Australian tennis Grand Slam champion Dylan Alcott has announced that he will retire after competing in the Australian Open in January.
Born with a tumour wrapped around his spinal cord, and then with the subsequent surgery that removed the tumour leaving him paralysed and suffering from bullying during his childhood, Alcott could have been forgiven for living a life of self-pity.
However not only did he prove that his disability was not going to hold him back, he inspired a nation and showed that no matter what difficulties and challenges one might face in life if they persevere and try their best, they can still be successful.
At the age of 17, he represented the Australian Wheelchair Basketball team and became the youngest Rollers gold medal winner. He won two Paralympic medals with the Rollers, a gold in 2008 in Beijing and a silver at the 2012 Games in London.
Determined to prove that he was talented in other areas of sport, he then turned to tennis and demonstrated that he could match it with the best there as well. His unique backhand that can switch from a sublime spinning drop-shot to a magnificent overhead, coupled with an incredible service game, has made him so hard to beat.
The outspoken athlete fast became a common household name as he went on to win 15 Grand Slam singles titles and eight doubles titles on his way to becoming the most successful men’s quad tennis player of all time.
Alcott has not only used his success to represent and advocate for the rights of people living with disabilities, he has championed that people with disabilities can transition to successful leadership roles.
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After being so dominant for most of the last decade, Dylan admits he is looking forward to coming out for one more Grand Slam and doing it with style in Melbourne, saying he’s “really excited”.
The 30-year old, who earlier this year became the first man to win the calendar Golden Slam which includes winning all four Grand Slams and the gold at an Olympics or Paralympics, said he knew the time was right to hang up his tennis racquet.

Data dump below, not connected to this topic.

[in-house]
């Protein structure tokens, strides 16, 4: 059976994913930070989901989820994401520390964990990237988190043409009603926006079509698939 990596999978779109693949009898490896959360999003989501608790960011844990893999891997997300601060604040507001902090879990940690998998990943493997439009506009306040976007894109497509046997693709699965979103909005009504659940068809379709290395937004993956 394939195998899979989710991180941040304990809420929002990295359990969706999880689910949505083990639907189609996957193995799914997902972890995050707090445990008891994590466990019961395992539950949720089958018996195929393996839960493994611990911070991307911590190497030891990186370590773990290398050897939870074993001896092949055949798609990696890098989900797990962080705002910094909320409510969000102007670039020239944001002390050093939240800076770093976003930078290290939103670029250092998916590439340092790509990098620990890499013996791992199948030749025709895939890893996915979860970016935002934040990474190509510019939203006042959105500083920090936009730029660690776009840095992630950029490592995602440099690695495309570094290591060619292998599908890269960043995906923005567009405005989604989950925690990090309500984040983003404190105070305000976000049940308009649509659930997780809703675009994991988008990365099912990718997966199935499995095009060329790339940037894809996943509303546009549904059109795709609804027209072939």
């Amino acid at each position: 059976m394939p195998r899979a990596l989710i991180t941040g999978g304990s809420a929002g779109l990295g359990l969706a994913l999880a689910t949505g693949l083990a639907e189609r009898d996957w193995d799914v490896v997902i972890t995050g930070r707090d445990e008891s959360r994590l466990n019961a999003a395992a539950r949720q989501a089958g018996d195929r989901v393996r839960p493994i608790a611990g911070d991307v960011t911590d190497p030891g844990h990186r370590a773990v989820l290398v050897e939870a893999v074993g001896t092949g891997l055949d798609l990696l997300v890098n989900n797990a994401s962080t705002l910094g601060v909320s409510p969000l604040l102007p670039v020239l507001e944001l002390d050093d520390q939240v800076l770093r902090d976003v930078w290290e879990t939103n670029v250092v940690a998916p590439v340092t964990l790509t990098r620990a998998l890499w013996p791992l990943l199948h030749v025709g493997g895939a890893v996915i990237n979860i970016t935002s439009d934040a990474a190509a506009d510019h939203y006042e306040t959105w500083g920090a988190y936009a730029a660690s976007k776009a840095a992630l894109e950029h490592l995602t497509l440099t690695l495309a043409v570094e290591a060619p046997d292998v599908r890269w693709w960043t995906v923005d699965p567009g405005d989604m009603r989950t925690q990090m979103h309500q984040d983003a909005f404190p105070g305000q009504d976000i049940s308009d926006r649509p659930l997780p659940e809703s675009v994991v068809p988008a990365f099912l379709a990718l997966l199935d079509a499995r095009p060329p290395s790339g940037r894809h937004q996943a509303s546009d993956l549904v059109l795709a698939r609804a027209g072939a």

“I feel like I’ve done everything I need to do on the tennis court,” Alcott said.
“I feel redundant, I feel old, a bit washed up and the next generation is coming, it’s their turn to dominate and get the recognition they deserve.”
And what better way to finish up than on his own home ground in Melbourne.
“This is my home and the Australian Open changed my life. Tennis changed my life,” he continued.
“I owe it everything, and what better way to finish it off with big crowds – big, big crowds”.
The impact Alcott has had on fellow Paralympians and people living with a disability cannot be diminished. He has been very outspoken in helping to remove the barriers that people with disabilities might encounter in life.
The Melbourne born fifteen-time Grand Slam champion and four-time Paralympic gold medallist will be aiming to achieve the ultimate farewell by winning an eighth successive Australian Open Championship and sixteenth Grand Slam tournament on home soil in front of his home crowd at Melbourne Park.
While tennis might be at the forefront of his mind and energy at the moment, Alcott jokingly indicated that a career in politics may be a path he embarks on after he retires in January.
The Australian Open will be held from January 17-30, 2022.
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